Republicans have always treated him badly. They claim he is prone to giving government the benefit of the doubt. During Obama’s last term, Democrats tried to make Garland a Supreme Court Justice to fill the vacancy created by the death of Justice Antonin Scalia. Sen. Mitch McConnell (R-Ky.), blocked Garland’s hearing for 293 days, effectively quashing his confirmation. What goes around comes around.
In our ersatz Hammett novel, Garland is the stentorian, all knowing guide. In real life, he is reportedly soft-spoken, precise and reserved. He went to Harvard Law School and has a reputation for being steadfast. Neal Katyal, a former acting U.S. solicitor general, said Garland is “is a man who has not rested for a day in his life.”
He is so good at prosecuting heinous crimes that Oklahoma City bomber Timothy McVeigh was executed by lethal injection on June 11, 2001, a mere six years after he murdered 168 people, 19 of whom were children, and injured more than 680 others. His case was shepherded by Garland, every step of the way.
“The thing you get every single time is he’s not only brilliant, he puts in the sweat equity. … He’s just always trying to get it right,” said Katyal.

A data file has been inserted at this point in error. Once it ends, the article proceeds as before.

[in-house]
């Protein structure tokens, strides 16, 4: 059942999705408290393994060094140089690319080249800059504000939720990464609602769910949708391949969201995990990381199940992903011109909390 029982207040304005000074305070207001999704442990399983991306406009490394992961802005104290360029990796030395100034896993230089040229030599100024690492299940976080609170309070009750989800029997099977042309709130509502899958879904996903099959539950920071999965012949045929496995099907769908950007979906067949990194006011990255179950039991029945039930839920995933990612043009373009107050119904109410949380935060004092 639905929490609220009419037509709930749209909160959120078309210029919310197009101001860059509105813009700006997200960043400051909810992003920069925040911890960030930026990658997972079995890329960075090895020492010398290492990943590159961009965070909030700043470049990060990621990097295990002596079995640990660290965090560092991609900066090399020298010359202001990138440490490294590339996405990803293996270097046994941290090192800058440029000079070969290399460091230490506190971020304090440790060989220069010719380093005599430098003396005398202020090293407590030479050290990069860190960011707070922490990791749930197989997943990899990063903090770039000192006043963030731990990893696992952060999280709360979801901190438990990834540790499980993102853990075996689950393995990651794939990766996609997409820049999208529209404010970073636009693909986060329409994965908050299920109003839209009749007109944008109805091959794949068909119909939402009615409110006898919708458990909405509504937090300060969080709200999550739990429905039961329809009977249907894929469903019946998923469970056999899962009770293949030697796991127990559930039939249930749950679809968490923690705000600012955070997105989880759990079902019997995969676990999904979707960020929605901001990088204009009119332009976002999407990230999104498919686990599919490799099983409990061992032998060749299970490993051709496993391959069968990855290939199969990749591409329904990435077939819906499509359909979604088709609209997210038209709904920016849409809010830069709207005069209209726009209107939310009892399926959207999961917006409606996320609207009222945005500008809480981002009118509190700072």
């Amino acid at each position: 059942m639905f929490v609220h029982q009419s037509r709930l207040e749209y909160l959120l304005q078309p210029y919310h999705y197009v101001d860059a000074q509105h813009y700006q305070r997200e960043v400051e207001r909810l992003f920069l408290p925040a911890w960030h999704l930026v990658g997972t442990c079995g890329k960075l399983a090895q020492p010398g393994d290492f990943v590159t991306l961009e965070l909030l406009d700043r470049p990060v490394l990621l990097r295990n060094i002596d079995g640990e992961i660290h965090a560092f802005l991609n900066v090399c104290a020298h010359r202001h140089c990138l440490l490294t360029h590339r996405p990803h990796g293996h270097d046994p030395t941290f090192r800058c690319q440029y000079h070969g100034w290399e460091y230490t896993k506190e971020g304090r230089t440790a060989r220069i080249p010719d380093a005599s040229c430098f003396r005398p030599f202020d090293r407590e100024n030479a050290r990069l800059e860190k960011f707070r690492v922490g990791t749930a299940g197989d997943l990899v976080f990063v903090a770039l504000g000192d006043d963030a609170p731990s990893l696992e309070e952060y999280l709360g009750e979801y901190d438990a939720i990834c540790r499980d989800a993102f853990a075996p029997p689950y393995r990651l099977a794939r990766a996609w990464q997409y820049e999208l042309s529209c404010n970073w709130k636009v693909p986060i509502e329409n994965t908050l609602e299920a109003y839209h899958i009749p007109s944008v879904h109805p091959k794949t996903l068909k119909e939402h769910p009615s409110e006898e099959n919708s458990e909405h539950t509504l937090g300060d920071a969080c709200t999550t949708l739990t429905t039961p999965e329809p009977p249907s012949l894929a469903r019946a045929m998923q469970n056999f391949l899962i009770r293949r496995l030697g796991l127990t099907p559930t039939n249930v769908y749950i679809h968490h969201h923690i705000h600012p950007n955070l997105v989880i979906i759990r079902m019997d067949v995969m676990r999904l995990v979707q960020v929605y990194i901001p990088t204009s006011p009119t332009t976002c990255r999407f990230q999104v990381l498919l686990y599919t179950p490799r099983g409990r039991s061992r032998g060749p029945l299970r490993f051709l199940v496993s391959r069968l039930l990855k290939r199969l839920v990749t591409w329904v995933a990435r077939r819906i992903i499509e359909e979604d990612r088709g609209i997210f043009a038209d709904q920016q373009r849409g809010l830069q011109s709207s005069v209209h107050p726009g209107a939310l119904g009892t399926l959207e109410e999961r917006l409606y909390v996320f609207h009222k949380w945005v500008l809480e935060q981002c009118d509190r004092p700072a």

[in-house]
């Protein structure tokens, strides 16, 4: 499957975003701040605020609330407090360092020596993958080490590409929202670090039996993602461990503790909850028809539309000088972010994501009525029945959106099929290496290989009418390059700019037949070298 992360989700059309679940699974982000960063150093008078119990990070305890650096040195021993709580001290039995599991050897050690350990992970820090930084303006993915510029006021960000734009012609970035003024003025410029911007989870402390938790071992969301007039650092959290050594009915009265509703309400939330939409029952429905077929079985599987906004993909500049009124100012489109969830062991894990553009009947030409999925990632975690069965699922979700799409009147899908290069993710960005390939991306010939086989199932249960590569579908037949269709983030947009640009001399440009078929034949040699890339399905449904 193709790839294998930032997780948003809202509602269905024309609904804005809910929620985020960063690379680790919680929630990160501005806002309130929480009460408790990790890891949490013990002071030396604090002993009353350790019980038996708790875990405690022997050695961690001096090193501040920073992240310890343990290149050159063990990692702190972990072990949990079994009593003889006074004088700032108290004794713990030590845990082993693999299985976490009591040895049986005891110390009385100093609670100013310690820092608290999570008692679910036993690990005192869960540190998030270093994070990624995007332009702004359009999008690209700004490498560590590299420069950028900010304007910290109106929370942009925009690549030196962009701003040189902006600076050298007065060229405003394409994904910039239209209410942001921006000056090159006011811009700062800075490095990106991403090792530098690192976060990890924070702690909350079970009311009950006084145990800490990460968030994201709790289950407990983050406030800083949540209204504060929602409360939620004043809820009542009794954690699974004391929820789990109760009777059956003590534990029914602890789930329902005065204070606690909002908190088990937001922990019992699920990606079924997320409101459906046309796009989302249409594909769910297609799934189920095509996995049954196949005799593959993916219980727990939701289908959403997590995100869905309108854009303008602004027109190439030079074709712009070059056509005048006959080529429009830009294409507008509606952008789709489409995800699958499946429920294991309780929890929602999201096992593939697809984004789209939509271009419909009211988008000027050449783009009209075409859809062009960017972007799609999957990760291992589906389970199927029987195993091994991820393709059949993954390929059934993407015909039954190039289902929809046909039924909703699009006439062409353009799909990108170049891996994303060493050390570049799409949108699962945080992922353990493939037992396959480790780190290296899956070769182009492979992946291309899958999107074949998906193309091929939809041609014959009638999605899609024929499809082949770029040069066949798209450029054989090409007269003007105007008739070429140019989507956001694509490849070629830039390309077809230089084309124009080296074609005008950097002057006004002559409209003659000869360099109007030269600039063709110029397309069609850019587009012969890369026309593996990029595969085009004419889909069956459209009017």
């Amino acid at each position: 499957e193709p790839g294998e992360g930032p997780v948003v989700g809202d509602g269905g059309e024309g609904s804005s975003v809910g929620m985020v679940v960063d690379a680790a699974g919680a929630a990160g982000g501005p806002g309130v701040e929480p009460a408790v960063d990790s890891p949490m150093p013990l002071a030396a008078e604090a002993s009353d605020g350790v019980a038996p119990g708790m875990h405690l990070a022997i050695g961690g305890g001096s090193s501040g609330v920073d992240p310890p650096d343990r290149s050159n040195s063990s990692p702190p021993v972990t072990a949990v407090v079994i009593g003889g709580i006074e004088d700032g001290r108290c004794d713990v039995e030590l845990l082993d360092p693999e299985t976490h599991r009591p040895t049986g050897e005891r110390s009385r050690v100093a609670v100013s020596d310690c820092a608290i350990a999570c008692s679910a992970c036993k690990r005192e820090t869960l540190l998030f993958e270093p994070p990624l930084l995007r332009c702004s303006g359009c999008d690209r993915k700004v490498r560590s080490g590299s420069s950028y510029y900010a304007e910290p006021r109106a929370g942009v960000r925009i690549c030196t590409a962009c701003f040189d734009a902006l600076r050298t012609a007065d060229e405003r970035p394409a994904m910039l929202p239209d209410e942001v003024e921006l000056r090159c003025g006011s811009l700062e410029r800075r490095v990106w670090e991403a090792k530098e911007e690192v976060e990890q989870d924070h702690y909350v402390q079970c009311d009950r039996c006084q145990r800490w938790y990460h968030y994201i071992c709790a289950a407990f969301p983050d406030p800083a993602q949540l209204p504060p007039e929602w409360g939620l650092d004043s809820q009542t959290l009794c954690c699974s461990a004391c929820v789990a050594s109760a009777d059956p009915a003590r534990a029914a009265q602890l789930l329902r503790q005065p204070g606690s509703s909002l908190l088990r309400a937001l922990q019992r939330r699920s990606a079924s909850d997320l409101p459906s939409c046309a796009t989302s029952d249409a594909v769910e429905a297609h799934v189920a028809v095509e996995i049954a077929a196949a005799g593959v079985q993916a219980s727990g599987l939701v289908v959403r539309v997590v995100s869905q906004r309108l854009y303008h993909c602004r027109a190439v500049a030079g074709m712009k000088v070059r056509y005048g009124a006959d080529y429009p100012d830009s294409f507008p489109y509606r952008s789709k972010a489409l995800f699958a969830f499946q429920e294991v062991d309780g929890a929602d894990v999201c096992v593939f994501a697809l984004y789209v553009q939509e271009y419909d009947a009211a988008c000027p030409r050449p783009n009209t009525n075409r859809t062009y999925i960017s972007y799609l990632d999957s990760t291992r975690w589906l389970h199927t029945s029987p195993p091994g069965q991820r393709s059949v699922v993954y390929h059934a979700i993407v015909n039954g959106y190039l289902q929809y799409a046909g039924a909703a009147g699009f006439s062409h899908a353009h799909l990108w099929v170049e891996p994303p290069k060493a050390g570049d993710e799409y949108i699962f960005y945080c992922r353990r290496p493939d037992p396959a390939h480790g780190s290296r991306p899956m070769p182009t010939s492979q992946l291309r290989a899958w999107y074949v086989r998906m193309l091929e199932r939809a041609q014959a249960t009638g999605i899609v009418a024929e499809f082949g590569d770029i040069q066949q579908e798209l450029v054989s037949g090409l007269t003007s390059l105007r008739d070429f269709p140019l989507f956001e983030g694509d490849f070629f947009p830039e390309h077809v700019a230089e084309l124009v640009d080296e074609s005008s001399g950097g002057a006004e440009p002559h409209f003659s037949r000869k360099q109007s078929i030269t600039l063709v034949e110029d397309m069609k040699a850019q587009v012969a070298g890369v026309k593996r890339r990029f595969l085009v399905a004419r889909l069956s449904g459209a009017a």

Somewhere in the Justice Department, and certainly in the FBI, there is a Sam Spade doppelgänger ramrodding the mysterious investigation of espionage currently eviscerating Trump’s insidious, insane plot to rule America like a potentate. If the fabled Spade is like the real agents I’ve met, he would be polite, situationally aware, and a dangerous foe when provoked. Standing in back of him is an apparatus that simply doesn’t rest until it gets its man.
Fortunately for Trump, FBI agents don’t knock people around like the tough-talking ex-president encouraged the cops to do. The DOJ will instead set him awash in evidence. Already, the Feds rented a Ryder box truck to carry it all away from Trump’s palatial Mar-A-Lago.
Just for fun, we are going to pretend that the scarcely explained espionage complaint against Trump is for selling nuclear secrets to Saudi Arabia. Lost in the mayhem of Trump’s administration are reports that his son-in-law, Jared Kushner already tried in 2019 to sell state-of-the-art nuclear technology to the Saudis. Reportedly, the plot would have enabled the regime of ruthless murderer Crown Prince Mohammed bin Salman to build nuclear weapons. It sounds so farfetched as to be grotesque. It was right up the Golden Grifter’s alley.